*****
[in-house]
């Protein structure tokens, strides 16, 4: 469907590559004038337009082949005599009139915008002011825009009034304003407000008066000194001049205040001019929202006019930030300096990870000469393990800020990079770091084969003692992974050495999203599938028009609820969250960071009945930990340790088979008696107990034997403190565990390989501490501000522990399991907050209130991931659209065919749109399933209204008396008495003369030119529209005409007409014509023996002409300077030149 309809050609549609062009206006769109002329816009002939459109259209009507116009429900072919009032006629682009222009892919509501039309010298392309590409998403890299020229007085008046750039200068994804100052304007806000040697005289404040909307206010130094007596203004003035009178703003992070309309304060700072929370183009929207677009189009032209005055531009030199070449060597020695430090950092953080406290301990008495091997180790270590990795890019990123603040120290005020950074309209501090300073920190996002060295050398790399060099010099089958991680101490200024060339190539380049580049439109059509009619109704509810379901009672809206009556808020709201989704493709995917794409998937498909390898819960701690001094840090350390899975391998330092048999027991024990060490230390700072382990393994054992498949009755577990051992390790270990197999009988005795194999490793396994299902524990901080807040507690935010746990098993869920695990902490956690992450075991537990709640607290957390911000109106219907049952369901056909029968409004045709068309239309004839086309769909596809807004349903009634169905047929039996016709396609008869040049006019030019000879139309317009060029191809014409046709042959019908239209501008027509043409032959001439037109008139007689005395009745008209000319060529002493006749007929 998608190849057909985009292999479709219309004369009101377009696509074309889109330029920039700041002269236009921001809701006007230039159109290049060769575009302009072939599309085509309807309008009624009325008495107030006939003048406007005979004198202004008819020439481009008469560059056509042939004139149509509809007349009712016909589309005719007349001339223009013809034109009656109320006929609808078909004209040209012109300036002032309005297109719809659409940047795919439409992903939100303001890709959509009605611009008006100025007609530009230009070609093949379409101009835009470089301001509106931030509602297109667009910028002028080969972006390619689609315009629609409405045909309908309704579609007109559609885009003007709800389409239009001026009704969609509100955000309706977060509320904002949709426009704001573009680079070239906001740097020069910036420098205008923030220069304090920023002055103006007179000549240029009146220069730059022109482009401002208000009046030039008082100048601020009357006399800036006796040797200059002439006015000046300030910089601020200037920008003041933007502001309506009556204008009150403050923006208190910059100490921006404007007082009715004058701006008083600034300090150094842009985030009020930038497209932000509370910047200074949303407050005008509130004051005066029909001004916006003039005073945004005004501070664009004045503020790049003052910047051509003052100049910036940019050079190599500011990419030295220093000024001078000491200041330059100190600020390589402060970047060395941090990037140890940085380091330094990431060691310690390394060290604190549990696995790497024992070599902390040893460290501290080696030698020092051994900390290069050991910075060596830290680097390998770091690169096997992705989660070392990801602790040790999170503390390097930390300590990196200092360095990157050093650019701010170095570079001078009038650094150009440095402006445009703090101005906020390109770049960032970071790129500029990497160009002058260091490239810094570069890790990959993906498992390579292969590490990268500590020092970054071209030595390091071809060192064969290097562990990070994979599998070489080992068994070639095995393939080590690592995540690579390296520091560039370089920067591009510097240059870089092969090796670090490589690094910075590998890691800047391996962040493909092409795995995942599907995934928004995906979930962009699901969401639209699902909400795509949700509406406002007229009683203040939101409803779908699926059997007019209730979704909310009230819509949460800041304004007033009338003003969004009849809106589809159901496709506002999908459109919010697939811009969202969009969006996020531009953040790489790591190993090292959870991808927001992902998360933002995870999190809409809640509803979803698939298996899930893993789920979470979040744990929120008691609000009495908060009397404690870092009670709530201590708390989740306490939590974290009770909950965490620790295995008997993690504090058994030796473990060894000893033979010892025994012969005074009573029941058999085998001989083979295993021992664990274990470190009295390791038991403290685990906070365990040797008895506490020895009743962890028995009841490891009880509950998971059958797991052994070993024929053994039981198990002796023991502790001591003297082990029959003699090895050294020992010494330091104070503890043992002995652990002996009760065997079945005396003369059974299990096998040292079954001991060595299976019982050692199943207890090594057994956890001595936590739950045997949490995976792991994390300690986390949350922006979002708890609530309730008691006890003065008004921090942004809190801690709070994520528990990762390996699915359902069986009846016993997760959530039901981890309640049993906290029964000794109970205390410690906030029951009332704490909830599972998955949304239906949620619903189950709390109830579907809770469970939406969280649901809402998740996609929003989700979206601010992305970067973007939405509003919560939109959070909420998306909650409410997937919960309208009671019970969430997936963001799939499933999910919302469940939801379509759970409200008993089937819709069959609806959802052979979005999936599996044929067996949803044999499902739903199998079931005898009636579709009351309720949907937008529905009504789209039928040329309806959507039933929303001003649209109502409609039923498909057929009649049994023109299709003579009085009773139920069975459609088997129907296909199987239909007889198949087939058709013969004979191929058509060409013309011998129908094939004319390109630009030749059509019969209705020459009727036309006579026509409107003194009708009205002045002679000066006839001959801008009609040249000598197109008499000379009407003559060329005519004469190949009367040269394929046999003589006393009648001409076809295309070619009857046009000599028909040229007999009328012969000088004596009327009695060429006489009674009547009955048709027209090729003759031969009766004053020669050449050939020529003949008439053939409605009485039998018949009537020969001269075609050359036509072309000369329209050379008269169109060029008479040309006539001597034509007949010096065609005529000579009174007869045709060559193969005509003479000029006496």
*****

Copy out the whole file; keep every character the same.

[in-house]
């Protein structure tokens, strides 16, 4: 469907590559004038337009082949005599009139915008002011825009009034304003407000008066000194001049205040001019929202006019930030300096990870000469393990800020990079770091084969003692992974050495999203599938028009609820969250960071009945930990340790088979008696107990034997403190565990390989501490501000522990399991907050209130991931659209065919749109399933209204008396008495003369030119529209005409007409014509023996002409300077030149 309809050609549609062009206006769109002329816009002939459109259209009507116009429900072919009032006629682009222009892919509501039309010298392309590409998403890299020229007085008046750039200068994804100052304007806000040697005289404040909307206010130094007596203004003035009178703003992070309309304060700072929370183009929207677009189009032209005055531009030199070449060597020695430090950092953080406290301990008495091997180790270590990795890019990123603040120290005020950074309209501090300073920190996002060295050398790399060099010099089958991680101490200024060339190539380049580049439109059509009619109704509810379901009672809206009556808020709201989704493709995917794409998937498909390898819960701690001094840090350390899975391998330092048999027991024990060490230390700072382990393994054992498949009755577990051992390790270990197999009988005795194999490793396994299902524990901080807040507690935010746990098993869920695990902490956690992450075991537990709640607290957390911000109106219907049952369901056909029968409004045709068309239309004839086309769909596809807004349903009634169905047929039996016709396609008869040049006019030019000879139309317009060029191809014409046709042959019908239209501008027509043409032959001439037109008139007689005395009745008209000319060529002493006749007929 998608190849057909985009292999479709219309004369009101377009696509074309889109330029920039700041002269236009921001809701006007230039159109290049060769575009302009072939599309085509309807309008009624009325008495107030006939003048406007005979004198202004008819020439481009008469560059056509042939004139149509509809007349009712016909589309005719007349001339223009013809034109009656109320006929609808078909004209040209012109300036002032309005297109719809659409940047795919439409992903939100303001890709959509009605611009008006100025007609530009230009070609093949379409101009835009470089301001509106931030509602297109667009910028002028080969972006390619689609315009629609409405045909309908309704579609007109559609885009003007709800389409239009001026009704969609509100955000309706977060509320904002949709426009704001573009680079070239906001740097020069910036420098205008923030220069304090920023002055103006007179000549240029009146220069730059022109482009401002208000009046030039008082100048601020009357006399800036006796040797200059002439006015000046300030910089601020200037920008003041933007502001309506009556204008009150403050923006208190910059100490921006404007007082009715004058701006008083600034300090150094842009985030009020930038497209932000509370910047200074949303407050005008509130004051005066029909001004916006003039005073945004005004501070664009004045503020790049003052910047051509003052100049910036940019050079190599500011990419030295220093000024001078000491200041330059100190600020390589402060970047060395941090990037140890940085380091330094990431060691310690390394060290604190549990696995790497024992070599902390040893460290501290080696030698020092051994900390290069050991910075060596830290680097390998770091690169096997992705989660070392990801602790040790999170503390390097930390300590990196200092360095990157050093650019701010170095570079001078009038650094150009440095402006445009703090101005906020390109770049960032970071790129500029990497160009002058260091490239810094570069890790990959993906498992390579292969590490990268500590020092970054071209030595390091071809060192064969290097562990990070994979599998070489080992068994070639095995393939080590690592995540690579390296520091560039370089920067591009510097240059870089092969090796670090490589690094910075590998890691800047391996962040493909092409795995995942599907995934928004995906979930962009699901969401639209699902909400795509949700509406406002007229009683203040939101409803779908699926059997007019209730979704909310009230819509949460800041304004007033009338003003969004009849809106589809159901496709506002999908459109919010697939811009969202969009969006996020531009953040790489790591190993090292959870991808927001992902998360933002995870999190809409809640509803979803698939298996899930893993789920979470979040744990929120008691609000009495908060009397404690870092009670709530201590708390989740306490939590974290009770909950965490620790295995008997993690504090058994030796473990060894000893033979010892025994012969005074009573029941058999085998001989083979295993021992664990274990470190009295390791038991403290685990906070365990040797008895506490020895009743962890028995009841490891009880509950998971059958797991052994070993024929053994039981198990002796023991502790001591003297082990029959003699090895050294020992010494330091104070503890043992002995652990002996009760065997079945005396003369059974299990096998040292079954001991060595299976019982050692199943207890090594057994956890001595936590739950045997949490995976792991994390300690986390949350922006979002708890609530309730008691006890003065008004921090942004809190801690709070994520528990990762390996699915359902069986009846016993997760959530039901981890309640049993906290029964000794109970205390410690906030029951009332704490909830599972998955949304239906949620619903189950709390109830579907809770469970939406969280649901809402998740996609929003989700979206601010992305970067973007939405509003919560939109959070909420998306909650409410997937919960309208009671019970969430997936963001799939499933999910919302469940939801379509759970409200008993089937819709069959609806959802052979979005999936599996044929067996949803044999499902739903199998079931005898009636579709009351309720949907937008529905009504789209039928040329309806959507039933929303001003649209109502409609039923498909057929009649049994023109299709003579009085009773139920069975459609088997129907296909199987239909007889198949087939058709013969004979191929058509060409013309011998129908094939004319390109630009030749059509019969209705020459009727036309006579026509409107003194009708009205002045002679000066006839001959801008009609040249000598197109008499000379009407003559060329005519004469190949009367040269394929046999003589006393009648001409076809295309070619009857046009000599028909040229007999009328012969000088004596009327009695060429006489009674009547009955048709027209090729003759031969009766004053020669050449050939020529003949008439053939409605009485039998018949009537020969001269075609050359036509072309000369329209050379008269169109060029008479040309006539001597034509007949010096065609005529000579009174007869045709060559193969005509003479000029006496």